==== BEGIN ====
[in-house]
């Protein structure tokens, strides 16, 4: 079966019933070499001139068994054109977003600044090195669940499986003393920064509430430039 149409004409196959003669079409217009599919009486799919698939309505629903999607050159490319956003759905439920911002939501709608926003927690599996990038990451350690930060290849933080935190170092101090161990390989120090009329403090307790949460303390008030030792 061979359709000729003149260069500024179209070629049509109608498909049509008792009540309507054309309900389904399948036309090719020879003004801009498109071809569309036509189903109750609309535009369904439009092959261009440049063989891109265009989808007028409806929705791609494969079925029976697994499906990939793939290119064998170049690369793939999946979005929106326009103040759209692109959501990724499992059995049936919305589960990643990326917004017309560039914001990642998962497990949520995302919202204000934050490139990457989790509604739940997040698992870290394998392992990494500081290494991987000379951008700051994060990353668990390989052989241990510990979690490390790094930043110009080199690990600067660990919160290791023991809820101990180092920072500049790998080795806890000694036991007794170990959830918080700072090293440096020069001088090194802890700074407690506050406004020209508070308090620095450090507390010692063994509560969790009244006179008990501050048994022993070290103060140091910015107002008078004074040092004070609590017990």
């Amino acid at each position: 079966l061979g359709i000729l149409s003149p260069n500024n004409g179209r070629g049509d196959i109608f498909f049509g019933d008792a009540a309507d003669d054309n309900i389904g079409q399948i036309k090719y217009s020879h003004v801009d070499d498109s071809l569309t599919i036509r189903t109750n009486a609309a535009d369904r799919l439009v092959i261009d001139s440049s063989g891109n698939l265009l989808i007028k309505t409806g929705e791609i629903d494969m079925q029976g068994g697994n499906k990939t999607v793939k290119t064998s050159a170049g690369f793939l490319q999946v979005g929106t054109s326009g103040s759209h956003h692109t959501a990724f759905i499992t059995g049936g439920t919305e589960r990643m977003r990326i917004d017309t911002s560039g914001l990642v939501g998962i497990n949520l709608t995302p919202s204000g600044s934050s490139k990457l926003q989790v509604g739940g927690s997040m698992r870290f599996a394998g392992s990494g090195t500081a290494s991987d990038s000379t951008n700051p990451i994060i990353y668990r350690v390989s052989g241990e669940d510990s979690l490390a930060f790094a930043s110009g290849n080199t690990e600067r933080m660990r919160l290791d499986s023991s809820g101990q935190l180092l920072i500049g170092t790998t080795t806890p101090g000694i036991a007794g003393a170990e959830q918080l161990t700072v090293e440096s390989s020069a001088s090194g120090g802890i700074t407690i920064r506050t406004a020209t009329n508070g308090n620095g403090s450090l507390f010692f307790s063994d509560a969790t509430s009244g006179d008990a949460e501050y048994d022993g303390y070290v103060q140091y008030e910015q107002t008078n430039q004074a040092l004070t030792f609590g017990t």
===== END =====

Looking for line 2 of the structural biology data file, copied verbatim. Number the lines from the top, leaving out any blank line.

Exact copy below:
């Protein structure tokens, strides 16, 4: 079966019933070499001139068994054109977003600044090195669940499986003393920064509430430039 149409004409196959003669079409217009599919009486799919698939309505629903999607050159490319956003759905439920911002939501709608926003927690599996990038990451350690930060290849933080935190170092101090161990390989120090009329403090307790949460303390008030030792 061979359709000729003149260069500024179209070629049509109608498909049509008792009540309507054309309900389904399948036309090719020879003004801009498109071809569309036509189903109750609309535009369904439009092959261009440049063989891109265009989808007028409806929705791609494969079925029976697994499906990939793939290119064998170049690369793939999946979005929106326009103040759209692109959501990724499992059995049936919305589960990643990326917004017309560039914001990642998962497990949520995302919202204000934050490139990457989790509604739940997040698992870290394998392992990494500081290494991987000379951008700051994060990353668990390989052989241990510990979690490390790094930043110009080199690990600067660990919160290791023991809820101990180092920072500049790998080795806890000694036991007794170990959830918080700072090293440096020069001088090194802890700074407690506050406004020209508070308090620095450090507390010692063994509560969790009244006179008990501050048994022993070290103060140091910015107002008078004074040092004070609590017990």